What’s its Name?

It probably shouldn’t surprise you that in a country of over 2 billion people, 32 babies are born a minute. In my China Love post, I’d like to take a moment to discuss names. Here in China, I dare say in Asia, there are quite a few customs that differ from the western world.


Here are a few interesting things I’ve learned about names in China:

  • When you write someone’s name, their surname or family name goes first. This has to do with identifying the clan you were born into, which was especially important during more ancient times. Name order confuses me all the time here, and even at school, they write western names this way.
  • In the past, girls weren’t really called by a name. When your parents yelled for you to come to supper, you were called “1st daughter”, “2nd daughter”, etc.. I’m not sure if this was due to infant mortality rates or that the previous attitudes about girl children were that they would become her husband’s “slave”–so what’s the point of naming someone who will inevitably not “belong” to you?
  • Unlike many western cultures, the Chinese do not take their father’s surname and often use their mother’s instead. Also, middle names are uncommon.

In a country that names their children, “great” (Zhang Wei), “brave” (Wang Yong)  and “glamorous” (Wang Yan), I  often wonder where they get their inspiration from when deciding their English names.

  • Chinese people often have an “English” name, which comes in handy since my pronunciation is quite poor. I don’t know how these names come about, but some are rather cute, like Apple, and others seem a bit odd (see above).
  • Just like people in other cultures give their children strange names, people here also have been known to name children after special events which would be translated into words such as Space Travel, Olympic Games or even the @ symbol.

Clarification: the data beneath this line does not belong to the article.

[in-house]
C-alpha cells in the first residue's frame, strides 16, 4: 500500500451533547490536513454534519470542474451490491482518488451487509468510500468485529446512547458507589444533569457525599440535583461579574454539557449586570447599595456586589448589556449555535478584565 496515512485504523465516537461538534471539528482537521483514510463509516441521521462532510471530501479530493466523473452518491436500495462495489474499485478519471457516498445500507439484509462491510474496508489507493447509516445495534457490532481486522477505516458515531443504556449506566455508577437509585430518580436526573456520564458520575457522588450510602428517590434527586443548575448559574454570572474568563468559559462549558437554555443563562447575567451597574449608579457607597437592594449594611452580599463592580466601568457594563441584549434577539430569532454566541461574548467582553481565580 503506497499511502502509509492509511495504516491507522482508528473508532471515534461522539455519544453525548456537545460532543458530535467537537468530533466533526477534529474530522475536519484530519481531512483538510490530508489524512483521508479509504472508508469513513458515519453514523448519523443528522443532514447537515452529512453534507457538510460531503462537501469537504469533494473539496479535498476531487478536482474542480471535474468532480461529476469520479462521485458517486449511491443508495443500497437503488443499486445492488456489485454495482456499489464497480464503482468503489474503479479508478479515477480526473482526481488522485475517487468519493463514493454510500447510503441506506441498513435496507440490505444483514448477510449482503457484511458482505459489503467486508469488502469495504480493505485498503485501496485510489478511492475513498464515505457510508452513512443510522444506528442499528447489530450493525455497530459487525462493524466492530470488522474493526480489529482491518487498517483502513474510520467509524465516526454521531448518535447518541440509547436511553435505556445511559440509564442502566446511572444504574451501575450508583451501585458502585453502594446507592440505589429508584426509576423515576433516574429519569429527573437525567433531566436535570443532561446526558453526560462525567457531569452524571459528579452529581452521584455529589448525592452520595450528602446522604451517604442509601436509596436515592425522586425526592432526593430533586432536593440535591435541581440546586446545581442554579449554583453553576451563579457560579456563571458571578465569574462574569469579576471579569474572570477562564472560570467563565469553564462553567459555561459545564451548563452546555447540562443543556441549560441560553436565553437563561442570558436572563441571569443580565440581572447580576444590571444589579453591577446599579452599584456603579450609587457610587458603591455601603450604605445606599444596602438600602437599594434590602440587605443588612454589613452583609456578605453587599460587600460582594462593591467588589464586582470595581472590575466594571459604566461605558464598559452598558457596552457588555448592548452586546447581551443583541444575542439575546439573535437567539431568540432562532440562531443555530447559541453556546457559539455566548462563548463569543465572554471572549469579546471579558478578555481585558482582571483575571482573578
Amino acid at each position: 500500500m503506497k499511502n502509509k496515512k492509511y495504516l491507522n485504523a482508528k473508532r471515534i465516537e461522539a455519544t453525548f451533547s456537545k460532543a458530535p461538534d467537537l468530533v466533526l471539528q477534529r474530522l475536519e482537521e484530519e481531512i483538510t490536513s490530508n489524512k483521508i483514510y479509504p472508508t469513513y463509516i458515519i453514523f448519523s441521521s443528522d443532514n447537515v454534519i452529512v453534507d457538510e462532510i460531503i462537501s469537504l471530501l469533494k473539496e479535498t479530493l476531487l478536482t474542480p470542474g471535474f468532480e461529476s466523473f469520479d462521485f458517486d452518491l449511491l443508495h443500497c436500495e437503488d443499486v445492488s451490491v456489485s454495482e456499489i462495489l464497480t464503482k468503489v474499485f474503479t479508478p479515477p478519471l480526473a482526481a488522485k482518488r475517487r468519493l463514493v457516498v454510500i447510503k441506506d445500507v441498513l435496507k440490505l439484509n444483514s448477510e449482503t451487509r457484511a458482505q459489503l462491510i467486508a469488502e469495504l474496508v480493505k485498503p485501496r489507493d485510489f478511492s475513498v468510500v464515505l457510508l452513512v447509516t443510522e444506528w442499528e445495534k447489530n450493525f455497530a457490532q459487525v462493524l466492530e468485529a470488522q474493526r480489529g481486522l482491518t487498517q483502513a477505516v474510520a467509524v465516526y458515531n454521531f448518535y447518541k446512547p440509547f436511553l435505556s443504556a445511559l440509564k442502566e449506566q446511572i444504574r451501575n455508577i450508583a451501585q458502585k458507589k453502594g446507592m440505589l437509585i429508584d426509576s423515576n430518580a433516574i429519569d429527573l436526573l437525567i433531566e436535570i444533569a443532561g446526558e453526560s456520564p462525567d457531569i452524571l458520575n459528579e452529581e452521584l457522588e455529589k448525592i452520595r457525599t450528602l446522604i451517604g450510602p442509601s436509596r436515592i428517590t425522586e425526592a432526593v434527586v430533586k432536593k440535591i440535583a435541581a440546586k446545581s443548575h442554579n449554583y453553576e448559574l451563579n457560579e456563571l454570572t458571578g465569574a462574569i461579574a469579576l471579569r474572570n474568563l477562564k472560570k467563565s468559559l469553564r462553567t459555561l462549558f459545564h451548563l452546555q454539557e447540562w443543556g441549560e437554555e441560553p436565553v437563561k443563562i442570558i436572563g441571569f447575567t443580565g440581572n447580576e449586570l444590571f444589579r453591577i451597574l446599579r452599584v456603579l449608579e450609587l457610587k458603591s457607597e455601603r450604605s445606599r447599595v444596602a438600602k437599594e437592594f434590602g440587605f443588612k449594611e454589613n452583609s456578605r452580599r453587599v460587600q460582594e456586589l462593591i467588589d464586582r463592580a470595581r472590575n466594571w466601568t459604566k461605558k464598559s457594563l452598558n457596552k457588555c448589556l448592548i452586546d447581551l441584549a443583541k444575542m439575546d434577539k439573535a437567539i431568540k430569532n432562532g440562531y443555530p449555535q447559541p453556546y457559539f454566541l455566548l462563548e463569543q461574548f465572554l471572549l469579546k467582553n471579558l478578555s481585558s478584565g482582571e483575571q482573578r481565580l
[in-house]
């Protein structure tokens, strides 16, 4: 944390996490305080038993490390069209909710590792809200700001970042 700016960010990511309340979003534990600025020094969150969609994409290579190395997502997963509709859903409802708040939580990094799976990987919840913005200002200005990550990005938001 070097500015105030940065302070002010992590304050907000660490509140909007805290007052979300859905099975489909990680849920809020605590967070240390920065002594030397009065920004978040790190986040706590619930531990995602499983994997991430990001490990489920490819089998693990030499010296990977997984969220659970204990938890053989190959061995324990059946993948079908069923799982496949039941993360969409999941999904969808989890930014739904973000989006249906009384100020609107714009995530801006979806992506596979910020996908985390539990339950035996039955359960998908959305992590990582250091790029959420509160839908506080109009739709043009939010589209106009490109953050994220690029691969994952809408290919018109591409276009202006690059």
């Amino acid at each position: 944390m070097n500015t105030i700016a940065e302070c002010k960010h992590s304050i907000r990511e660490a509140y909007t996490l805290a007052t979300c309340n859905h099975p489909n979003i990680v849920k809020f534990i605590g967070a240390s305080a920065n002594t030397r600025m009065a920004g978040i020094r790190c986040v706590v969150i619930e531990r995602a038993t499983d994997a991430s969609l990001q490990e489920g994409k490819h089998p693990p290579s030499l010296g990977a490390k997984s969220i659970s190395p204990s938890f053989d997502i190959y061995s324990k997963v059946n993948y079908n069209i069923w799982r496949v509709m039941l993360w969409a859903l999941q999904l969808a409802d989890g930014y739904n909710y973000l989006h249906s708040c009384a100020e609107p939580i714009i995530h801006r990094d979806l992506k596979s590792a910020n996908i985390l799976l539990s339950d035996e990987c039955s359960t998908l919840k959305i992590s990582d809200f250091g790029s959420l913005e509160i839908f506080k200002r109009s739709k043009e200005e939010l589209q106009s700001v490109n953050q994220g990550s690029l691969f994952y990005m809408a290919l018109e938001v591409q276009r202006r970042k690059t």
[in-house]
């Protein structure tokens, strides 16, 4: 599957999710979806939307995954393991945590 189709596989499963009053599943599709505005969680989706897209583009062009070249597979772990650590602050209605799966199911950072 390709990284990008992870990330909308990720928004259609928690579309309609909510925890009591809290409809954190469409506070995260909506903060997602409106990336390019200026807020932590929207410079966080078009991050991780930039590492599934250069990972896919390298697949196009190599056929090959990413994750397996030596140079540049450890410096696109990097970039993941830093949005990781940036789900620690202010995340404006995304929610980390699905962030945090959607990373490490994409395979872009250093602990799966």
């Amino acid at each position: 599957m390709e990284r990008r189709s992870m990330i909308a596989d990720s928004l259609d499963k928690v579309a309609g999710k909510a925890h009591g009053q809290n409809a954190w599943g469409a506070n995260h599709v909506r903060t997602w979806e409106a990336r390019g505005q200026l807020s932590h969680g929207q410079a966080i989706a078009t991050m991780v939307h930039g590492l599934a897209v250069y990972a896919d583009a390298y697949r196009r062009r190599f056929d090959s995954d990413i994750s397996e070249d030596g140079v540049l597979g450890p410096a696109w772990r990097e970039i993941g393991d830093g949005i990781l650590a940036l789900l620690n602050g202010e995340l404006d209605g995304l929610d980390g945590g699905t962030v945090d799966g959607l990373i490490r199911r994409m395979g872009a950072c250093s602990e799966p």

Chinese names are meant to convey special meaning, with the given names often expressing the best of wishes on the new-born. Some imply the birthplace, birth time ornatural phenomenon, like Jing (Beijing), Chen (morning), Dong (winter) and Xue (snow); Some embody the hope of virtue, like Zhong (faithful), Yi (righteous), Li (courteous) andXin (reliable) while others express the wishes of life, like Jian (health), Shou (longevity), and Fu (happiness). Source: People’s Daily

I am just scratching the surface here, but just like most cultures, the history and etymology of names are simply fascinating.

Year of the Cock (or Rooster for the young and modest)

This is my final year living in China, and how I will miss it so. I know for many people, especially those of you who have never peeked behind its red curtain, you will never appreciate what a delightful place it is to live.  For the last 4 years, my motto has become, “you can’t make this sh$%t up” because this place is so full of surprises. So, I’m dedicating a series of blog posts in an effort to commemorate this special time in my life and summon some love for China–because, quite frankly, there’s a lot to love about this crazy place.

We are still in the midst of holiday season here, as the Chinese New Year is fast approaching and commences around the  27th of  January, depending on the moon. There’s a lot to this holiday, so today I only plan to focus on the Chinese Zodiac, which is based upon lunar cycles and has some fascinating elements behind it.

First of all, in the creation story,  Buddha (or God) wanted to make a calendar before departing from Earth. He summoned all the animals to a race, and the first 12 animals to cross the finish line were the ones who were awarded the privilege of the zodiac for this calendar. So, you could say that no matter which Chinese Zodiac sign you are, you are a winner! hahaha


2017 is the Year of the Rooster, which is most unlucky for you if you are one. Yep–your Zodiac Year is 365 days of confusion and misfortune–or so the belief is. Don’t distress, however, because wearing red (especially something given to you from an elder) helps to ward off ill fate and create harmony in your zodiac year. But for all of us other signs, it means a year of hard work is ahead. No sitting on your loins and procrastinating. Get busy! If you put in the effort, then this is supposed to be a good year to increase your wealth and health. So, if you have been slipping on your New Year’s Resolution, then it’s time to get back on track because the rewards will be plenty for those who are diligent.

Speaking of Chinese New Year–no, it is not the custom to make New Year’s Resolutions during this time; however, it is a time to pay off debts, clean the house and look spiffy with a new hairdo.

So there you have it, that’s a brief rendering of this wonderful element of Chinese culture.